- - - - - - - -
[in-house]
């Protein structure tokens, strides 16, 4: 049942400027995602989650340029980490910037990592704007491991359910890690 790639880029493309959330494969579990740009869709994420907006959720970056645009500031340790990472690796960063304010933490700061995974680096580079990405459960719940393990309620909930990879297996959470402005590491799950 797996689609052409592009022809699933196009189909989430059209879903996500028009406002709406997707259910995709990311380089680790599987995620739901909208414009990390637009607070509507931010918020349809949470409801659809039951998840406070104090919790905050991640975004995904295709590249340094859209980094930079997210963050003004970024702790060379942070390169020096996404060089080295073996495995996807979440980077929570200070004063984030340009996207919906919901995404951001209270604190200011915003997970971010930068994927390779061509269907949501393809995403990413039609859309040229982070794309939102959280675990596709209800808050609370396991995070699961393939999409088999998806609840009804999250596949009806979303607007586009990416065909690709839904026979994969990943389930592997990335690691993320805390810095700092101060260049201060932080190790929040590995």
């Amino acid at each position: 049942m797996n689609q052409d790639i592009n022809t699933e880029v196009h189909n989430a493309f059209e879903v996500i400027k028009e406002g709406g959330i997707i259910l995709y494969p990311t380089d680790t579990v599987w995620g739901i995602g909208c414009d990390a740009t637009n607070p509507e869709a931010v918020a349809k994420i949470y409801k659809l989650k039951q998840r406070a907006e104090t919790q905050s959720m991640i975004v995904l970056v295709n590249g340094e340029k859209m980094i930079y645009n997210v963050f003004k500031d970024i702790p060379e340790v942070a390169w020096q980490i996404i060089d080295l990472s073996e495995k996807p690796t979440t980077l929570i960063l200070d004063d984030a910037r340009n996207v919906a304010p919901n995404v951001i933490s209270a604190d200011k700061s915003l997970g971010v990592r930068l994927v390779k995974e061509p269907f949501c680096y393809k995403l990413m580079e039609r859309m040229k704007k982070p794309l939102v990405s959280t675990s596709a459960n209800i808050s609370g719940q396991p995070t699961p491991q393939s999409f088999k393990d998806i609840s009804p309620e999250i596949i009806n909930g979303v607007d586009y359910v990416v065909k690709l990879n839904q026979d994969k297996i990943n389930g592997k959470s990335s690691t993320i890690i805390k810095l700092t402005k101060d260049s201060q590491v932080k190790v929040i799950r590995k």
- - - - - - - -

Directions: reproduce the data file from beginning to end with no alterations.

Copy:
[in-house]
């Protein structure tokens, strides 16, 4: 049942400027995602989650340029980490910037990592704007491991359910890690 790639880029493309959330494969579990740009869709994420907006959720970056645009500031340790990472690796960063304010933490700061995974680096580079990405459960719940393990309620909930990879297996959470402005590491799950 797996689609052409592009022809699933196009189909989430059209879903996500028009406002709406997707259910995709990311380089680790599987995620739901909208414009990390637009607070509507931010918020349809949470409801659809039951998840406070104090919790905050991640975004995904295709590249340094859209980094930079997210963050003004970024702790060379942070390169020096996404060089080295073996495995996807979440980077929570200070004063984030340009996207919906919901995404951001209270604190200011915003997970971010930068994927390779061509269907949501393809995403990413039609859309040229982070794309939102959280675990596709209800808050609370396991995070699961393939999409088999998806609840009804999250596949009806979303607007586009990416065909690709839904026979994969990943389930592997990335690691993320805390810095700092101060260049201060932080190790929040590995």
């Amino acid at each position: 049942m797996n689609q052409d790639i592009n022809t699933e880029v196009h189909n989430a493309f059209e879903v996500i400027k028009e406002g709406g959330i997707i259910l995709y494969p990311t380089d680790t579990v599987w995620g739901i995602g909208c414009d990390a740009t637009n607070p509507e869709a931010v918020a349809k994420i949470y409801k659809l989650k039951q998840r406070a907006e104090t919790q905050s959720m991640i975004v995904l970056v295709n590249g340094e340029k859209m980094i930079y645009n997210v963050f003004k500031d970024i702790p060379e340790v942070a390169w020096q980490i996404i060089d080295l990472s073996e495995k996807p690796t979440t980077l929570i960063l200070d004063d984030a910037r340009n996207v919906a304010p919901n995404v951001i933490s209270a604190d200011k700061s915003l997970g971010v990592r930068l994927v390779k995974e061509p269907f949501c680096y393809k995403l990413m580079e039609r859309m040229k704007k982070p794309l939102v990405s959280t675990s596709a459960n209800i808050s609370g719940q396991p995070t699961p491991q393939s999409f088999k393990d998806i609840s009804p309620e999250i596949i009806n909930g979303v607007d586009y359910v990416v065909k690709l990879n839904q026979d994969k297996i990943n389930g592997k959470s990335s690691t993320i890690i805390k810095l700092t402005k101060d260049s201060q590491v932080k190790v929040i799950r590995k």